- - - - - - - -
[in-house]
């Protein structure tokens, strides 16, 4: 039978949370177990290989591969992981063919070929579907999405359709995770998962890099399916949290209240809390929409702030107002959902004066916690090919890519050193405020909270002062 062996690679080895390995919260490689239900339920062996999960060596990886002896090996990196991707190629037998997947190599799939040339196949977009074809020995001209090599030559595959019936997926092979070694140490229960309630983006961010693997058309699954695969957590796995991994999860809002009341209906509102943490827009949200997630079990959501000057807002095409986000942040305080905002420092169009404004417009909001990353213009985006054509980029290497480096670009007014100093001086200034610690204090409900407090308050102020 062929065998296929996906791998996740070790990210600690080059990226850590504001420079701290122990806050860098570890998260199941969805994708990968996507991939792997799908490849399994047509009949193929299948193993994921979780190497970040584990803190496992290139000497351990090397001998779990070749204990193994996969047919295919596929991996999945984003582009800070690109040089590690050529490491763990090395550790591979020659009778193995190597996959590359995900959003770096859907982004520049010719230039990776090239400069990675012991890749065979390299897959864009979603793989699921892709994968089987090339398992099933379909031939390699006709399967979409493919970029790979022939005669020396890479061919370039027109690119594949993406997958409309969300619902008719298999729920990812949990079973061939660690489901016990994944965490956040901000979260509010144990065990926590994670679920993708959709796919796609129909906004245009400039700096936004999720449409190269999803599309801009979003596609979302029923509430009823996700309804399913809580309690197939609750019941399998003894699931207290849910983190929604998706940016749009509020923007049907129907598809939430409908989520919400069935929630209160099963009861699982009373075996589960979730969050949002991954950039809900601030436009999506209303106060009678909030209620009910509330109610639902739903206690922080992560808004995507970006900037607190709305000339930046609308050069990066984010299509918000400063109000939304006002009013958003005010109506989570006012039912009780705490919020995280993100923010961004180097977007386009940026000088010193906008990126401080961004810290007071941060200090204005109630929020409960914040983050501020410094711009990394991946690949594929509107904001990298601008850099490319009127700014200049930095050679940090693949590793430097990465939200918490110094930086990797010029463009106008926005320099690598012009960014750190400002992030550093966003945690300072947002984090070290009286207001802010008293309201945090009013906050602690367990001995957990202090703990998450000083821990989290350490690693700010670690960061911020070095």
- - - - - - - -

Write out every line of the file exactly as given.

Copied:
[in-house]
């Protein structure tokens, strides 16, 4: 039978949370177990290989591969992981063919070929579907999405359709995770998962890099399916949290209240809390929409702030107002959902004066916690090919890519050193405020909270002062 062996690679080895390995919260490689239900339920062996999960060596990886002896090996990196991707190629037998997947190599799939040339196949977009074809020995001209090599030559595959019936997926092979070694140490229960309630983006961010693997058309699954695969957590796995991994999860809002009341209906509102943490827009949200997630079990959501000057807002095409986000942040305080905002420092169009404004417009909001990353213009985006054509980029290497480096670009007014100093001086200034610690204090409900407090308050102020 062929065998296929996906791998996740070790990210600690080059990226850590504001420079701290122990806050860098570890998260199941969805994708990968996507991939792997799908490849399994047509009949193929299948193993994921979780190497970040584990803190496992290139000497351990090397001998779990070749204990193994996969047919295919596929991996999945984003582009800070690109040089590690050529490491763990090395550790591979020659009778193995190597996959590359995900959003770096859907982004520049010719230039990776090239400069990675012991890749065979390299897959864009979603793989699921892709994968089987090339398992099933379909031939390699006709399967979409493919970029790979022939005669020396890479061919370039027109690119594949993406997958409309969300619902008719298999729920990812949990079973061939660690489901016990994944965490956040901000979260509010144990065990926590994670679920993708959709796919796609129909906004245009400039700096936004999720449409190269999803599309801009979003596609979302029923509430009823996700309804399913809580309690197939609750019941399998003894699931207290849910983190929604998706940016749009509020923007049907129907598809939430409908989520919400069935929630209160099963009861699982009373075996589960979730969050949002991954950039809900601030436009999506209303106060009678909030209620009910509330109610639902739903206690922080992560808004995507970006900037607190709305000339930046609308050069990066984010299509918000400063109000939304006002009013958003005010109506989570006012039912009780705490919020995280993100923010961004180097977007386009940026000088010193906008990126401080961004810290007071941060200090204005109630929020409960914040983050501020410094711009990394991946690949594929509107904001990298601008850099490319009127700014200049930095050679940090693949590793430097990465939200918490110094930086990797010029463009106008926005320099690598012009960014750190400002992030550093966003945690300072947002984090070290009286207001802010008293309201945090009013906050602690367990001995957990202090703990998450000083821990989290350490690693700010670690960061911020070095």